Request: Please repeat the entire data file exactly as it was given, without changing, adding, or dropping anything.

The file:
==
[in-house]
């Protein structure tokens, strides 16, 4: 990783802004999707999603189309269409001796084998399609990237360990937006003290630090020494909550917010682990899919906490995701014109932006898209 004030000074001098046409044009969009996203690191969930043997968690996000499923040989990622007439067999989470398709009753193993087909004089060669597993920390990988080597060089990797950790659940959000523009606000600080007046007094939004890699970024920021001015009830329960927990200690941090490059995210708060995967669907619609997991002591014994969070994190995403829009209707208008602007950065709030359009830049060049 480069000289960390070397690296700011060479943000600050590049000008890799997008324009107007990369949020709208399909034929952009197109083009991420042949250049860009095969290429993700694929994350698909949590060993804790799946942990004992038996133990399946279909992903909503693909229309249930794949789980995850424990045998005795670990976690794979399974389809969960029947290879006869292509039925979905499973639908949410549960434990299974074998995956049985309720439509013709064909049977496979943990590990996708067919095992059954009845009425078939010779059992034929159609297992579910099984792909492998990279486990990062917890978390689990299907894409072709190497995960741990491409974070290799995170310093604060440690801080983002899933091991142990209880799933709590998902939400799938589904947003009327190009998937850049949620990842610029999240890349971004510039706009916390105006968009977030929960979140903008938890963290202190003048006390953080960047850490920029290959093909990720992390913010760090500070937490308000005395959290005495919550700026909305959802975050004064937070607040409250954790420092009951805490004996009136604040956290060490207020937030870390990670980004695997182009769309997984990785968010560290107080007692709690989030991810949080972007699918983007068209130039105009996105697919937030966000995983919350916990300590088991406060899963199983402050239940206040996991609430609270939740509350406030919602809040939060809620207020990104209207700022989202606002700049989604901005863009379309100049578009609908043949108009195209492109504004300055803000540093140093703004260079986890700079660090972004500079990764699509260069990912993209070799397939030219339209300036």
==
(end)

[in-house]
């Protein structure tokens, strides 16, 4: 990783802004999707999603189309269409001796084998399609990237360990937006003290630090020494909550917010682990899919906490995701014109932006898209 004030000074001098046409044009969009996203690191969930043997968690996000499923040989990622007439067999989470398709009753193993087909004089060669597993920390990988080597060089990797950790659940959000523009606000600080007046007094939004890699970024920021001015009830329960927990200690941090490059995210708060995967669907619609997991002591014994969070994190995403829009209707208008602007950065709030359009830049060049 480069000289960390070397690296700011060479943000600050590049000008890799997008324009107007990369949020709208399909034929952009197109083009991420042949250049860009095969290429993700694929994350698909949590060993804790799946942990004992038996133990399946279909992903909503693909229309249930794949789980995850424990045998005795670990976690794979399974389809969960029947290879006869292509039925979905499973639908949410549960434990299974074998995956049985309720439509013709064909049977496979943990590990996708067919095992059954009845009425078939010779059992034929159609297992579910099984792909492998990279486990990062917890978390689990299907894409072709190497995960741990491409974070290799995170310093604060440690801080983002899933091991142990209880799933709590998902939400799938589904947003009327190009998937850049949620990842610029999240890349971004510039706009916390105006968009977030929960979140903008938890963290202190003048006390953080960047850490920029290959093909990720992390913010760090500070937490308000005395959290005495919550700026909305959802975050004064937070607040409250954790420092009951805490004996009136604040956290060490207020937030870390990670980004695997182009769309997984990785968010560290107080007692709690989030991810949080972007699918983007068209130039105009996105697919937030966000995983919350916990300590088991406060899963199983402050239940206040996991609430609270939740509350406030919602809040939060809620207020990104209207700022989202606002700049989604901005863009379309100049578009609908043949108009195209492109504004300055803000540093140093703004260079986890700079660090972004500079990764699509260069990912993209070799397939030219339209300036």